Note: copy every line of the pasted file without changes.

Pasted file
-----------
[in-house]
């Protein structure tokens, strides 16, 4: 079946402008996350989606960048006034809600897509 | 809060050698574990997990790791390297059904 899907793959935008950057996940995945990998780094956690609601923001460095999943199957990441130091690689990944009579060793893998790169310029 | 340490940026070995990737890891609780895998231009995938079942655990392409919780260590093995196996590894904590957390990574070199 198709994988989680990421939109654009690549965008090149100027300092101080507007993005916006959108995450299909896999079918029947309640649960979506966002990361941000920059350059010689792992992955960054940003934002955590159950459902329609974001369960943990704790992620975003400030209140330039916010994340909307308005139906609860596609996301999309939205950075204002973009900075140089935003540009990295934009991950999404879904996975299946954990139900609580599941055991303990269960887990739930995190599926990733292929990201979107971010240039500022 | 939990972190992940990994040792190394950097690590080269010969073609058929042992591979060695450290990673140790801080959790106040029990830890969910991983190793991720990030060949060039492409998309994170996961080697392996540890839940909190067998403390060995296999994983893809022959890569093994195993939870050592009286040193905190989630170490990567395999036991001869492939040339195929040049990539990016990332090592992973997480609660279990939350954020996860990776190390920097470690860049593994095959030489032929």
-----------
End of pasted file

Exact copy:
[in-house]
């Protein structure tokens, strides 16, 4: 079946402008996350989606960048006034809600897509 | 809060050698574990997990790791390297059904 899907793959935008950057996940995945990998780094956690609601923001460095999943199957990441130091690689990944009579060793893998790169310029 | 340490940026070995990737890891609780895998231009995938079942655990392409919780260590093995196996590894904590957390990574070199 198709994988989680990421939109654009690549965008090149100027300092101080507007993005916006959108995450299909896999079918029947309640649960979506966002990361941000920059350059010689792992992955960054940003934002955590159950459902329609974001369960943990704790992620975003400030209140330039916010994340909307308005139906609860596609996301999309939205950075204002973009900075140089935003540009990295934009991950999404879904996975299946954990139900609580599941055991303990269960887990739930995190599926990733292929990201979107971010240039500022 | 939990972190992940990994040792190394950097690590080269010969073609058929042992591979060695450290990673140790801080959790106040029990830890969910991983190793991720990030060949060039492409998309994170996961080697392996540890839940909190067998403390060995296999994983893809022959890569093994195993939870050592009286040193905190989630170490990567395999036991001869492939040339195929040049990539990016990332090592992973997480609660279990939350954020996860990776190390920097470690860049593994095959030489032929």